ORLANDO, Fla.—Intravenous iron should be used for the treatment of patients with cancer-related anemia; those treated have better hematopoietic response and less need for transfusion, with no difference in mortality or adverse events.
That’s the conclusion of a systematic review and meta-analysis conducted by Anat Gafter-Gvili, MD, of Rabin Medical Center, Beilinson Hospital and Sackler School of Medicine, Petah-Tikva, Israel, and colleagues, the results of which were presented in a poster session during the 52nd American Society of Hematology Annual Meeting and Exposition.
Anemia, an almost universal complication in patients with cancer, is an important contributor to morbidity of malignancy. Currently available guidelines recommend use of erythropoiesis stimulating agents (ESAs) for chemotherapy-induced anemia; however, these guidelines are less certain regarding the administration of intravenous (IV) iron.
The investigators performed a comprehensive search of The Cochrane Library, MEDLINE, conference proceedings, and references for randomized controlled trials published between 2000 and 2010 that compared IV iron with no iron or oral iron for the treatment of chemotherapy-induced anemia. Two reviewers appraised the quality of the trials, extracted data, and conducted a systematic review and meta-analysis.
Primary outcomes assessed were number of patients achieving a hematopoietic response (defined as an increase in hemoglobin level by >2 g/dl or an increase >12 g/dl), number of patients requiring blood transfusions. Secondary outcomes included ferritin level at the end of the trial, absolute transferrin saturation (TSAT) at the end of the trial and change from baseline, all-cause mortality, and adverse events. For dichotomous data, relative risks (RR) with 95% confidence intervals (CIs) were estimated and pooled; for continuous data, weighted mean differences (WMDs) were calculated.
Ten randomized trials selected from between 2004 and 2009 were included in the meta-analysis (n=1637). Interventions included IV iron dextran in 2 trials; ferric gluconate in 3, iron sucrose in 4, and both ferric gluconate and iron sucrose in 1 trial. In 9 of the trials, ESAs were administered. Most of the trials excluded patients with true iron deficiency.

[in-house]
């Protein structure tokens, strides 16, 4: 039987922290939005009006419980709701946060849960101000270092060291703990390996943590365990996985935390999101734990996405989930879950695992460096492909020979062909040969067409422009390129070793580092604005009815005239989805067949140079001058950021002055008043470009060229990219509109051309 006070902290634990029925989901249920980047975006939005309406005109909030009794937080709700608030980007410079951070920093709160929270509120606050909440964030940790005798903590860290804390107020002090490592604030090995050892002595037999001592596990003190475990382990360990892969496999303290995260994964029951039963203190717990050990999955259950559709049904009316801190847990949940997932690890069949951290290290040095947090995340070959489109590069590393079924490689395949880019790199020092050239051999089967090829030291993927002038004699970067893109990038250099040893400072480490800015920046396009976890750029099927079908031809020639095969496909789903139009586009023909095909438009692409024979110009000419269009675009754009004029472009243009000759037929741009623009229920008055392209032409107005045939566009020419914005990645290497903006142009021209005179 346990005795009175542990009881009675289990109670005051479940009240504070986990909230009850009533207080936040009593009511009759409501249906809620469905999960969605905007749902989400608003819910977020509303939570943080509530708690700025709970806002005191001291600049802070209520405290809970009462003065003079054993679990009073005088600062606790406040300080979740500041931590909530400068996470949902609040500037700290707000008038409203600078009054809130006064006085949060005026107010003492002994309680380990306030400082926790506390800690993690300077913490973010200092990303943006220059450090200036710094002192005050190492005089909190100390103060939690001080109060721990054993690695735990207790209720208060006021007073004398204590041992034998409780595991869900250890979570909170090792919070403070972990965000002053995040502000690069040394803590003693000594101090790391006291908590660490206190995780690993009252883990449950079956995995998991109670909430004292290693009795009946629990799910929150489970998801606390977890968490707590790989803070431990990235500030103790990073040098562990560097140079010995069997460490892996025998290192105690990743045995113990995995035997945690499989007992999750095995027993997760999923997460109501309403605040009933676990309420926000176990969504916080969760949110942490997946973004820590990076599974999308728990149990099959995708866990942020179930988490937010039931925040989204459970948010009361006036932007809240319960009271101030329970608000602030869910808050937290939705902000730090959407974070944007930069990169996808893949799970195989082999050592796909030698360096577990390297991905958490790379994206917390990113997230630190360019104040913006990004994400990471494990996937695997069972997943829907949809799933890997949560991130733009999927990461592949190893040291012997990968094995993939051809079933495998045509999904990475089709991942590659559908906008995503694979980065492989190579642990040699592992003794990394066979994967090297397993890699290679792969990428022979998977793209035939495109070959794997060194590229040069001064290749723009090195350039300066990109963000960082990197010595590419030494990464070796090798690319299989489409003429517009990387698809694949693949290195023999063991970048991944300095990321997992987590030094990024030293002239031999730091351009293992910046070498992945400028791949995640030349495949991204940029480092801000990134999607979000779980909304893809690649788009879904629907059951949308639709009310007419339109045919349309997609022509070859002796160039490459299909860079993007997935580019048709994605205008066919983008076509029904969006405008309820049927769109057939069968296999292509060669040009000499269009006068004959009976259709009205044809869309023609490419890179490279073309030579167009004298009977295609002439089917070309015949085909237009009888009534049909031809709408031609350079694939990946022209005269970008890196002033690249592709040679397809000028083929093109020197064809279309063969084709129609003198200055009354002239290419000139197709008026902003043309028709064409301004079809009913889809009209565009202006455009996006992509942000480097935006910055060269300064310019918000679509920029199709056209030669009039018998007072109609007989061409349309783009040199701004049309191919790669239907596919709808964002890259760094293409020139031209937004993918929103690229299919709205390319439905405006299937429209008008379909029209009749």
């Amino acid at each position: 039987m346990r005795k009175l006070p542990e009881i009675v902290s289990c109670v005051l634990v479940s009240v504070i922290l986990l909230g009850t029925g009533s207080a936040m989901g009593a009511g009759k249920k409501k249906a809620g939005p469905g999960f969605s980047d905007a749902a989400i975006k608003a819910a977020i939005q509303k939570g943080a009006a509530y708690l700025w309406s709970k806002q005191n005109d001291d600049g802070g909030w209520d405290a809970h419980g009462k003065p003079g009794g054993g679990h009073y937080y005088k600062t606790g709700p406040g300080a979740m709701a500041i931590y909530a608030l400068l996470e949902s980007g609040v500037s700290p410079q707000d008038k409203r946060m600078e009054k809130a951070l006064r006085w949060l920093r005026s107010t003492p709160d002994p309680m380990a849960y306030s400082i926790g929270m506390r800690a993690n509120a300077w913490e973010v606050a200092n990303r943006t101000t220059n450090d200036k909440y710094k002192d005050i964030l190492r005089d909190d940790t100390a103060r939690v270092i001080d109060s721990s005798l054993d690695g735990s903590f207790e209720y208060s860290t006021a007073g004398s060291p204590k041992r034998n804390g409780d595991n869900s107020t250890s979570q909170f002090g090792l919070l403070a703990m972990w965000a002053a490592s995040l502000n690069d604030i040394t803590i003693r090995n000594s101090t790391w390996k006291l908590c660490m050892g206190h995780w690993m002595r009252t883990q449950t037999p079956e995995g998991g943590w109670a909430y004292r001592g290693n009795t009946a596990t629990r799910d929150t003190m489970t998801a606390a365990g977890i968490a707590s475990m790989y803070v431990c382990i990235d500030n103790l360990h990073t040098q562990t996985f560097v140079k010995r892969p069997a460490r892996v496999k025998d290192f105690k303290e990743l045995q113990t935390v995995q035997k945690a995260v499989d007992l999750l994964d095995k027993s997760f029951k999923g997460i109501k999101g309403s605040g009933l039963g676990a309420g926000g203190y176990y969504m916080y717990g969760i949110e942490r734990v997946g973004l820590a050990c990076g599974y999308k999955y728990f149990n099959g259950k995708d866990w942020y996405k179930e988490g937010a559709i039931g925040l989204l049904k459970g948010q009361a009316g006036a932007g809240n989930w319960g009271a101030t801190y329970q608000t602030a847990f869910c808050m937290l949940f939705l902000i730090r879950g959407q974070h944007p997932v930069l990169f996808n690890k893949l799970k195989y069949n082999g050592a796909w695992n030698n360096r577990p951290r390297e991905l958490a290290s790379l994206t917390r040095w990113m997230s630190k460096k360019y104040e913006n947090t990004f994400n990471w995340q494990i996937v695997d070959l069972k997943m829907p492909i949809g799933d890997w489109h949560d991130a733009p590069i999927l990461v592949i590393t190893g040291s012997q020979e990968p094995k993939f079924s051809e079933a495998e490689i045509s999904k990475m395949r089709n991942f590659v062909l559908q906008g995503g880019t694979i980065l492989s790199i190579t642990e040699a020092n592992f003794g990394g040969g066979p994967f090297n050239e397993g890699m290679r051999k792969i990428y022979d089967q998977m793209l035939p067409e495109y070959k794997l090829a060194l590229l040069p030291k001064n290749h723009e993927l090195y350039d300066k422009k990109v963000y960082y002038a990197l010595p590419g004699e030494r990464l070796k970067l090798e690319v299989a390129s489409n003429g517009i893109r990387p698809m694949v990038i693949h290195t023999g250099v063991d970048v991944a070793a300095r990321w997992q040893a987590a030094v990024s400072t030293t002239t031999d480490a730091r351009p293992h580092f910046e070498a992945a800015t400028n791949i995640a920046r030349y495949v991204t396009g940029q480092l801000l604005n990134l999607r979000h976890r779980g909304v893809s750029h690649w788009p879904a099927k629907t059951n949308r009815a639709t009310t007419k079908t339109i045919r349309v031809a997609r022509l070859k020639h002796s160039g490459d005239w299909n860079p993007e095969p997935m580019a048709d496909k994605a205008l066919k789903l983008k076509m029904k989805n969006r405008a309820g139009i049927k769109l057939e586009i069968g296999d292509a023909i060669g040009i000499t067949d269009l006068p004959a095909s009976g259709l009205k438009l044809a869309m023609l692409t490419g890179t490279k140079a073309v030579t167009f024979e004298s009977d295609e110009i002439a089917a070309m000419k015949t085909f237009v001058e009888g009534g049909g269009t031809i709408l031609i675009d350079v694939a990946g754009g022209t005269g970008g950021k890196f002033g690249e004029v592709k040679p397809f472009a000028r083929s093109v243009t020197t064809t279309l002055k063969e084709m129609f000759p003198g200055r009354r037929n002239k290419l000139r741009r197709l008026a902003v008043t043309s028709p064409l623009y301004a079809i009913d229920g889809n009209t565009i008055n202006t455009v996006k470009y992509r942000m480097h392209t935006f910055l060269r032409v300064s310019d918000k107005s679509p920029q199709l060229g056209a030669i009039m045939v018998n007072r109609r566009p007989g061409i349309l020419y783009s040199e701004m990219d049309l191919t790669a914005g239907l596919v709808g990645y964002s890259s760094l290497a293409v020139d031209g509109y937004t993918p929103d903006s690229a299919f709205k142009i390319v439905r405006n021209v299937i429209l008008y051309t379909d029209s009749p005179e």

Treatment with IV iron significantly increased the number of patients achieving a hematopoietic response (RR 1.31 [95% CI, 1.15-1.49], 8 trials), and significantly reduced the number of patients who required blood transfusions (RR 0.77 [95% CI, 0.64-0.94], 9 trials). Please click here for more study data. When analyzed according to type of ESA administered to both arms of the randomized trials, the number of patients with a hematopoietic response in the IV iron arm was consistently significantly increased for all ESA types: darbepoetin alpha (RR 1.18 [95% CI, 1.11-1.26], 5 trials), epoetin alpha (RR 1.85 [95% CI, 1.25-2.74], 2 trials), epoetin beta (RR 1.66 [95% CI, 1.18-2.34], 1 trial).
Ferritin level at the end of the trial was significantly increased in the IV iron arm compared with the control arm (WMD 234.47 [95% CI, 136.94, 332.01], 4 trials), as was transferrin saturation (WMD 9.98 [95% CI, 9.21, 10.75] 3 trials). No difference in all-cause mortality at the end of follow-up between the IV iron and control arms was observed (RR 1.01 [95% CI, 0.65, 1.56], 6 trials). No differences were found in rate of serious adverse events requiring intervention (RR 1.11 [95% CI, 0.93, 1.31], 7 trials) or occurrence of thromboembolic (RR 1.03 [95% CI, 0.59, 1.80], 4 trials) or cardiovascular events (RR 0.87 [95% CI, 0.45, 1.70] [0.40-3.39], 5 trials).